Drilling fluid flows through the drill string 10 and past the stabilizer 300a, the survey measurement assembly 200, the stabilizer 300b, the interface assembly 400, and then, into the inlet ports 510 (see FIG. 3) of the turbine assembly 500. Referring to FIG. 3, as the drilling fluid flows past the turbine rotors 538 the drilling fluid exerts a force on the turbine rotors 538 which causes a rotation of a drive shaft 539. The drive shaft 539, which is mechanically coupled to the actuator assembly 600, provides mechanical power to drive the alternator 625 and a hydraulic pump 634 (see FIG. 5). Electrical power provided by the alternator 625 powers the electrically systems, and hydraulic power provided by the hydraulic pump 634 powers the rotary actuator 657 which opens and closes the valve 700.
More detailed descriptions of components of the MWD assembly 1, such as a printed circuit board assembly 202, the turbine assembly 500, the actuator assembly 600, the valve assembly 700, and the connectors 550 and 608 are found below in the respective sections.
Referring to FIGS. 3 and 4, the turbine assembly 500 is the system prime mover; that is, the turbine provides the rotary power to drive the alternator 625 and the hydraulic pump 634. The turbine assembly 500 is mechanically and electrically coupled and keyed to the actuator assembly 600.
The assembly of the turbine assembly 500 begins with the installation of a feed-through connector 518. Wires are soldered to both ends of feed-through conductors on the connector 518, the two O-rings 517 are installed in the O-ring grooves 518a on the body of connector 518, and then the connector 518 is installed in a weldment 512. In the course of installing the connector 518, the wires on the top side of connector 518 are fed from the lower end of the weldment 512 through a hole 512a in the center of weldment 512 up to and through the upper end of weldment 512. The connector 518 is seated in gland 512e, and the wires on the up-hole side are trimmed and soldered to connector 501. The O-ring 502 is installed on the outside of the connector 501, and the wires are folded and stuffed into the upper end of weldment 512 as the connector 501 is installed in the upper end of weldment 512.
The connector 501 is keyed to the upper end of weldment 512 by set screws 516. The connector 518 is a high pressure, high temperature connector designed to protect connector 501 and the balance of the electronics installed above connector 501. The connector 518 is held in place by the interference between the body of connector 518 and tapered ring 519. The tapered ring 519 is, in turn, held in place by accumulator housing 525.
The interface assembly 400 is connected to the top end of the weldment 512 via threaded nut 506. One of the two O-rings 511 is installed in O-ring gland 512c on the upper end of the weldment 512, and nut 506 slipped onto the upper end of the weldment 512. The two half-shells 504, which are installed in groove 512b and held together by O-ring 503, hold the nut 506 in place on the weldment 512. The second of the two O-rings 511 and O-ring 505 are installed in conjunction with the installation of the rubber fin centralizer 300b.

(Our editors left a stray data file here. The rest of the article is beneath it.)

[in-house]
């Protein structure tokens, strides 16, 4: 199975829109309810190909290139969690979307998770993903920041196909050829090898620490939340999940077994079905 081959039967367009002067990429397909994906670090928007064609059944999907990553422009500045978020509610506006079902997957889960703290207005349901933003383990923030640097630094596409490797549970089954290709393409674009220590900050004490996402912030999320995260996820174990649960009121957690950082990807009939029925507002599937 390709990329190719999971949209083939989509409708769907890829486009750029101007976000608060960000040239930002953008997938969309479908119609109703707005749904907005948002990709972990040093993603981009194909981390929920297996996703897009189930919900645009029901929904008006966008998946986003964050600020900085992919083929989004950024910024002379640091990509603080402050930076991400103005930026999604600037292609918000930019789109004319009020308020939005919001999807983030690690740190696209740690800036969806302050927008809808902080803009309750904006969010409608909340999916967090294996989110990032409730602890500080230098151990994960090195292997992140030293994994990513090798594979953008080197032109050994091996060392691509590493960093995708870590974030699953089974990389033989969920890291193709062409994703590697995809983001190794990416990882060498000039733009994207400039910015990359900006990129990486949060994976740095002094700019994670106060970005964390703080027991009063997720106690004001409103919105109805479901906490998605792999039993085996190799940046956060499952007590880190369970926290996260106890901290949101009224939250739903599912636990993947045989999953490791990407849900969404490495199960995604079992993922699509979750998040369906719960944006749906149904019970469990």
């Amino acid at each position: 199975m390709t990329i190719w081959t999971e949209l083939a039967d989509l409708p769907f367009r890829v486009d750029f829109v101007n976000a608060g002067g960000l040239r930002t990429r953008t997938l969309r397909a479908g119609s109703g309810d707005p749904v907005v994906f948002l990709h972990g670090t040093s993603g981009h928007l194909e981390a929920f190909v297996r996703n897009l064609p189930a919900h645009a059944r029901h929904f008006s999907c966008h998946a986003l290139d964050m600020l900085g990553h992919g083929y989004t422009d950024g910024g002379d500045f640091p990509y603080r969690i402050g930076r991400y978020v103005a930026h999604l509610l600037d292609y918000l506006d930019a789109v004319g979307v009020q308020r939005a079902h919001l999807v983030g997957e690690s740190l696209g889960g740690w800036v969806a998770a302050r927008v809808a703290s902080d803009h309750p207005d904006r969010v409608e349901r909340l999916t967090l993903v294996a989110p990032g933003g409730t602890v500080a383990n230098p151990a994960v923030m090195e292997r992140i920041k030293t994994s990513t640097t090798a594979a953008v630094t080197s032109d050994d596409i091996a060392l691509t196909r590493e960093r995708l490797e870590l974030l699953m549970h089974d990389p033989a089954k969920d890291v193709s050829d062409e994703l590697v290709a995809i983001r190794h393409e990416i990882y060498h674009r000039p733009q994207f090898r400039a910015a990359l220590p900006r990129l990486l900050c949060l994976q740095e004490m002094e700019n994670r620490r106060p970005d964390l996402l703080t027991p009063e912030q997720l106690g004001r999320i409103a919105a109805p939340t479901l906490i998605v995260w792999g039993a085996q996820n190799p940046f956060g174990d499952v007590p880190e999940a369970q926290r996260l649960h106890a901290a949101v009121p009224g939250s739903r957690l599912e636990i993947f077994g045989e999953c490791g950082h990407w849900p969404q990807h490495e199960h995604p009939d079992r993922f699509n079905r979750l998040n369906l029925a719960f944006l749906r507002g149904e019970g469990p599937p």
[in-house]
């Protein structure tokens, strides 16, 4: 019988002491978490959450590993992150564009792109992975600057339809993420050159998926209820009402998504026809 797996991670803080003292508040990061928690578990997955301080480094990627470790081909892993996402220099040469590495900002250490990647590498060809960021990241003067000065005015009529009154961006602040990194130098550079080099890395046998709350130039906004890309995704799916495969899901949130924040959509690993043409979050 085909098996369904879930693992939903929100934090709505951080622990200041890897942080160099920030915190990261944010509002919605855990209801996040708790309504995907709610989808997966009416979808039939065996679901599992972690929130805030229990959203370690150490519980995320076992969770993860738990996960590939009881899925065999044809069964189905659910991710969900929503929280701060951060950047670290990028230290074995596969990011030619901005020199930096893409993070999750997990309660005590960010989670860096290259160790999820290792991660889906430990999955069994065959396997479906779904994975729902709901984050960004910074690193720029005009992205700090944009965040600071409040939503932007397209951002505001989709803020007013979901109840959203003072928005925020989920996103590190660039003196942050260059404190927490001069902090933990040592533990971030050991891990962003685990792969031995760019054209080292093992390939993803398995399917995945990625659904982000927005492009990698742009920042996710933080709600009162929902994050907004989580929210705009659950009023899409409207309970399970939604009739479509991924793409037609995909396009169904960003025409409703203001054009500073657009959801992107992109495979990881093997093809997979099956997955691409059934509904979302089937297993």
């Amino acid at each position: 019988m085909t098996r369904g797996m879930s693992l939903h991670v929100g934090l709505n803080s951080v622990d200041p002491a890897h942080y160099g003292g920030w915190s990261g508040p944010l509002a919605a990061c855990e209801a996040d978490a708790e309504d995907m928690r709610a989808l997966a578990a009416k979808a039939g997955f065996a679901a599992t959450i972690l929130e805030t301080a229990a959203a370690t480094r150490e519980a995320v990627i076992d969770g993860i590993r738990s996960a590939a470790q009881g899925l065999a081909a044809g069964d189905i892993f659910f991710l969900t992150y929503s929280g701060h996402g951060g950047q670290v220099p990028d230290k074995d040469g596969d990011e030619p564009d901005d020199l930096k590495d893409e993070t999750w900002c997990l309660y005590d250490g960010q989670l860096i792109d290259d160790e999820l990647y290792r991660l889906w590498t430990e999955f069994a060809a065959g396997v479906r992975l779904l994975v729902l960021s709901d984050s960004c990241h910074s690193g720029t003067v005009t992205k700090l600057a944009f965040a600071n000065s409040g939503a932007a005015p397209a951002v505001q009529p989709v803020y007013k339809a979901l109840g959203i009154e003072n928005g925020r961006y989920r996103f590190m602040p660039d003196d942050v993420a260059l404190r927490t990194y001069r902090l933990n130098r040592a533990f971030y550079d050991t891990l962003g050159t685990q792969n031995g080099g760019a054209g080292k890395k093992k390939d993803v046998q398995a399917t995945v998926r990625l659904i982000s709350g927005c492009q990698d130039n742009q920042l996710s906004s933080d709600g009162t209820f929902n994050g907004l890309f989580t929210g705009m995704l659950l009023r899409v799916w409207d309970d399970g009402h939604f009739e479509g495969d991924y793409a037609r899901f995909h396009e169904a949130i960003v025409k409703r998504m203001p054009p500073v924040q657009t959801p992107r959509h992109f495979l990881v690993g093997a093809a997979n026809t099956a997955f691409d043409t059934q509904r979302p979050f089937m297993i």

The drilling fluid is directed through the turbine assembly 500 via a diverter 510 which slides over the upper end of weldment 512. The diverter 510 is keyed in place with dowel pins 513 and held in place on top of the weldment 512 by a nut 508. The O-ring 507 is installed in an interior gland of nut 508, and the nut 508 slides over the upper end of weldment 512 and is threadedly attached to the weldment 512. The O-ring 507 keeps debris out of the threaded area below the O-ring 507. The drilling fluid may be extremely abrasive and diverter 510 is a disposable part that absorbs the wear caused by the incoming drilling fluid.
The turbine accumulator includes elements 521, 522, 523, 524 and 525. The turbine accumulator provides a means to maintain a net positive pressure, with respect to the hydrostatic pressure of the column of drilling fluid, in the interior cavities of the turbine. The snap ring 520, which is installed in an interior groove of accumulator housing 525, is a means to stop the upward displacement of piston 522. The two O-rings 524 are installed in the two O-ring grooves on the lower end of housing 525, and the accumulator housing 525 slides into the cavity within 512 from the lower end.
The wires on the lower side of feed-through connector 518 are fed down through the cavity within the weldment and into cross holes 512c as shown in FIG. 4. As housing 525 slides into place the wires running from connector 518 are worked into the grooves 525a running along the outside of 525. The relative alignment of the grooves 525a and the cross holes 512c is maintain by dowel pins 526 which engage the slots 525b on the accumulator and slots 512d on the weldment. After this assembly has been completed, the wires on the lower side of connector 518 run laterally down to the top of grooves 525a, along side the accumulator housing in grooves 525a and into the cross holes 512c. The accumulator housing 525 holds tapered ring 519 and connector 518 in place via the interference of the parts. The accumulator housing 525 is, in turn, held in place by the interference between housing 525 and the upper bearing housing 533.